Way back in May, our friends Shawn and Sanna bought tickets for the Tom Petty concert at the Gorge. We hadn't been out there in ages (in fact, not since the Pearl Jam concert the evening after Kevin proposed), and Tom Petty is of course a favourite, so we glommed on.
Friday was very hectic. I worked from home so that I could be here while the plumber installed the ($150/hr + materials) line to our icemaker. Ouch. Kevin was in meetings all day. I was supposed to be at his building at 4 pm (right on that cusp of Friday rush hour), and didn't make it until a somewhat frazzled 4:15. We were planning to take back roads, to try to avoid some of the end of workday and weekend traffic. Kevin took over driving, I got out my knitting, and he took a right according to his online directions... onto a brick road.
We laughed and laughed. Apparently it was built in 1913 and is designated as historic. :-) (At risk of "explaining the joke", I spent most of my childhood outside Boston. Kevin grew up west of Philadelphia. We are both 300 years of seeped-in history sort of people, and yet we moved to the west coast, and somehow 1913 is incredibly old in our town. We have no idea why the mapping software chose to send us down *that* road. We were already running late. Some things are just too funny.)
As we got closer, I kept being awash in happy memories. The first time we went to the Gorge (in 2002), we were barely/almost dating, and such magnets for each other. The second/last time we drove to the Gorge for a concert, we were calling our families along the way to announce our engagement. Beyond happy. And now, between that significance and the gorgeous views? Such an important and wonderful place to me to revisit.
The opening band started at 8, and we got in line off the highway at 7:15. The line of traffic moved in fits and starts, so much so that after the first two pauses we took to turning off the engine. We pulled into our camping spot at quarter of. Kevin set up our tent, we got organized, and I took photos of the sunset (circa 7:51).
There was a smog warning in effect for Seattle on Friday, and while that did not particularly bother me, the visible low smog in the middle of the state was horrifying. It was eerily close to driving through northern CA earlier this summer with the forest fires. The one advantage is that the sunset was sensational – orange and pink, plus all of those desert mountains for contrast.
The concert was amazing. I've been a fan of his since early high school, and there are several CS classes in college that I passed thanks to endless repeats of certain Tom Petty cds in the small hours of the morning. Kevin and I tend to have divergent taste in music and classic rock is one of the common grounds. Tom Petty and his band seemed dedicated to the show, the playlist was awesome (though I was surprised that they didn't play anything off of his new-ish album – some of those songs are quite good), and the lights and showmanship were great. So, great music, incredibly beautiful surroundings, good friends.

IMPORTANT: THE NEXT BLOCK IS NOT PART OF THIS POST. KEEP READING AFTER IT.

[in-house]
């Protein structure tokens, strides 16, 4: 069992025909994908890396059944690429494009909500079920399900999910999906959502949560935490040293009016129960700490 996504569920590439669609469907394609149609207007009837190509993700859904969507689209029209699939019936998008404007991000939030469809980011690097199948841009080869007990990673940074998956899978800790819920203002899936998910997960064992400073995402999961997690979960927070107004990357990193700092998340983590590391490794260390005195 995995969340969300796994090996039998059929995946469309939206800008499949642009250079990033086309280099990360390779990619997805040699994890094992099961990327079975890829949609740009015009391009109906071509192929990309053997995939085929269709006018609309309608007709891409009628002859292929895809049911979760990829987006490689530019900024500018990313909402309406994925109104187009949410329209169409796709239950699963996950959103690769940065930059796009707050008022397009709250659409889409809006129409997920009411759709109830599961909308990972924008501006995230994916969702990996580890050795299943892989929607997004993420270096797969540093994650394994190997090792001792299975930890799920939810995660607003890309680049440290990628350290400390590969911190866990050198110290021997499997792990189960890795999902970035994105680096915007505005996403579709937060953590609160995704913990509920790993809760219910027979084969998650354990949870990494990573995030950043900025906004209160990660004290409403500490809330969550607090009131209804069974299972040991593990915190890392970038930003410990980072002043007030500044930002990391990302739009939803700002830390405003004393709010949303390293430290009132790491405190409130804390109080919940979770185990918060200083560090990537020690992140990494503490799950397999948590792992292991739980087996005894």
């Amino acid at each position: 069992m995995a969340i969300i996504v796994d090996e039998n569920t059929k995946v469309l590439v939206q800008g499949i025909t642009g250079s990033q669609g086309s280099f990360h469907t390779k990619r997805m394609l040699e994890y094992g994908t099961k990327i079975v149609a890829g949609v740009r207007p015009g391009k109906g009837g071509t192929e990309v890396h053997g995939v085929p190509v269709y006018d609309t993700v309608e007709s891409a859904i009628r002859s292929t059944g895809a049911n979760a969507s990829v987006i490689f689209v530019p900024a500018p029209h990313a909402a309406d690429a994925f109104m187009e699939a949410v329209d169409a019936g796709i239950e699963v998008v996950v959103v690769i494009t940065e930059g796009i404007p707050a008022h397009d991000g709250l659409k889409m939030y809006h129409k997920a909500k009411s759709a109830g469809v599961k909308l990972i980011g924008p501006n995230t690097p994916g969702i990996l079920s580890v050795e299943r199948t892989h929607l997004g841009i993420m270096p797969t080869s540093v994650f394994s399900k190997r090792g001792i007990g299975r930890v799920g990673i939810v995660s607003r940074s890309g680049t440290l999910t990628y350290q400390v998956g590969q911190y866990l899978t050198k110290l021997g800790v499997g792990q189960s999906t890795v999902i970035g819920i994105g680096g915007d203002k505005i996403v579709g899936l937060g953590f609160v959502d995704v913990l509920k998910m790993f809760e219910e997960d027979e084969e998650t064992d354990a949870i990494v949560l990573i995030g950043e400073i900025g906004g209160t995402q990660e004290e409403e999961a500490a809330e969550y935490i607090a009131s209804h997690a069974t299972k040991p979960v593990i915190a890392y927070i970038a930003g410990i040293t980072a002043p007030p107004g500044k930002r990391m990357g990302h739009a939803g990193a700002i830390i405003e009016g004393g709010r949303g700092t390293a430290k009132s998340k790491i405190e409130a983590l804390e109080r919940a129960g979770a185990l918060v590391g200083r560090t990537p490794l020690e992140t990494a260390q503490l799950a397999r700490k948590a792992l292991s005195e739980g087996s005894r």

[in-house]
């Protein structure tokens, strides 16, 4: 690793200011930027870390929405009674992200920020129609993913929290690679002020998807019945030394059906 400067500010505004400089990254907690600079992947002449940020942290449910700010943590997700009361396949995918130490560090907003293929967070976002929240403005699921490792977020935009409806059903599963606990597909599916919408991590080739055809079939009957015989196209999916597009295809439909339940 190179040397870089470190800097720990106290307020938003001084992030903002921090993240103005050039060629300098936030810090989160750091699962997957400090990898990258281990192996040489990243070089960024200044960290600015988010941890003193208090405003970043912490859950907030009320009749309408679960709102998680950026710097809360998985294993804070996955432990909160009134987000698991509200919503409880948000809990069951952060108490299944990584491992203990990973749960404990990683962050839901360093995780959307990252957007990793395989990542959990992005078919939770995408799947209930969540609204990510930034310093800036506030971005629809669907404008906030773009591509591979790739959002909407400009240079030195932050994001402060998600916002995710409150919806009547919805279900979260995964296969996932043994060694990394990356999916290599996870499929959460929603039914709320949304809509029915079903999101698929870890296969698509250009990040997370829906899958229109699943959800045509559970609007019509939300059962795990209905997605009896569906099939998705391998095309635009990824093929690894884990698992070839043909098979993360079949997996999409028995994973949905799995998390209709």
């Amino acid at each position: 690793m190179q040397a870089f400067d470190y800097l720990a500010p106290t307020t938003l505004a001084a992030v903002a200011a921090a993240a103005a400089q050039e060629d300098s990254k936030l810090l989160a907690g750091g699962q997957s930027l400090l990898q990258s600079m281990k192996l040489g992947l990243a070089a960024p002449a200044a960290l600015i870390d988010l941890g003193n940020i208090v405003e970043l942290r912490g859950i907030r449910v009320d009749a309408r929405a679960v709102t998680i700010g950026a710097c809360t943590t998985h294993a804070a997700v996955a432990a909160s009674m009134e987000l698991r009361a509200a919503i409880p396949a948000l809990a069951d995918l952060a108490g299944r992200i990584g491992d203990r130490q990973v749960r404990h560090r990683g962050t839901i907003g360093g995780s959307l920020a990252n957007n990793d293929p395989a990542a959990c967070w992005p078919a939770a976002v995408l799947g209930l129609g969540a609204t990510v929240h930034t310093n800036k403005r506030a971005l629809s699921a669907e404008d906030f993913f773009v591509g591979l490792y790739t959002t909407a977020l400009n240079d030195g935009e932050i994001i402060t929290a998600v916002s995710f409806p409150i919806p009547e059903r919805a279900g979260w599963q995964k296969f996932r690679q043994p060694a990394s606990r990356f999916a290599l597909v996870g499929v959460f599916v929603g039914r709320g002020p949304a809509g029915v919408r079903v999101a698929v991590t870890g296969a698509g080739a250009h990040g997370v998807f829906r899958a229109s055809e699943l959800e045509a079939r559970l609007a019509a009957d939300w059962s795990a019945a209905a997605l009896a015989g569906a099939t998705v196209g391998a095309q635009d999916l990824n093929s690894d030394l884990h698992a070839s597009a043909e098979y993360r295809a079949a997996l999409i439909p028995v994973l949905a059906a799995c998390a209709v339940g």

It was a long day. After the show, retiring to sleeping bags in the tent felt amazing.
We were all up by 8 the next morning (I wouldn't have been up if everyone else hadn't been – that tent and sleeping bag combo is incredibly lulling to me), and after a breakfast of cinnamon rolls and melon from the CSA, I packed the car (a challenge now that we had two extra people and had to keep the backseat clear!), and then we were off.
We stopped in Cle Elum for a rest break and coffee, and found that there was a classic car show underway. :-) Neat! We ended up spending well over an hour walking around and looking at all of the cars. I've been to shows where people restore the cars to the way they were (always fascinating), but 90% of the cars here had been souped up to the sexy, classy versions of themselves that they'd always aspired to be. New paint jobs, upholstery, mirrors, engine, dash & meters, etc.
Shawn and Sanna checking out a majorly modified pickup from way back when:
Kevin just looking:
(This viewing posture is "interest". The longer we stayed, and the more classic late-60s muscle cars he saw, the more his posture changed into all-out covet. Shawn was equally afflicted – apparently in high school he'd stalked a classic car of some sort (clearly my attention level for the details of make/model/year was dysfunctionally low) and his heart was broken when a mechanic declared the thing impossible to drive safely/a bad purchase. As we walked, there was all sorts of talk about emptying our garage so that "we" (Shawn and Kevin) could use it for side by side muscle car rehabilitation. Desires certainly die hard.)
100% guarantee that this Model T was not sold in gold out of the factory...
(They are such elegant little things, but how tiny!! Current-day Americans would not fit. I love the long stalk of a shifter.)
I have an abiding love of the fins on these cars. They are truly boats, but if you drove something like this, you would feel swank. Need to buy the matching sunglasses and scarf first, though!
My favourite/most unique car looked like something straight out of the Jetsons. Or perhaps the Pixar movie "Cars".
I love the lavender. Kevin pointed out that the back almost looks like more of the front than the front does.
Such a fun diversion on the way home!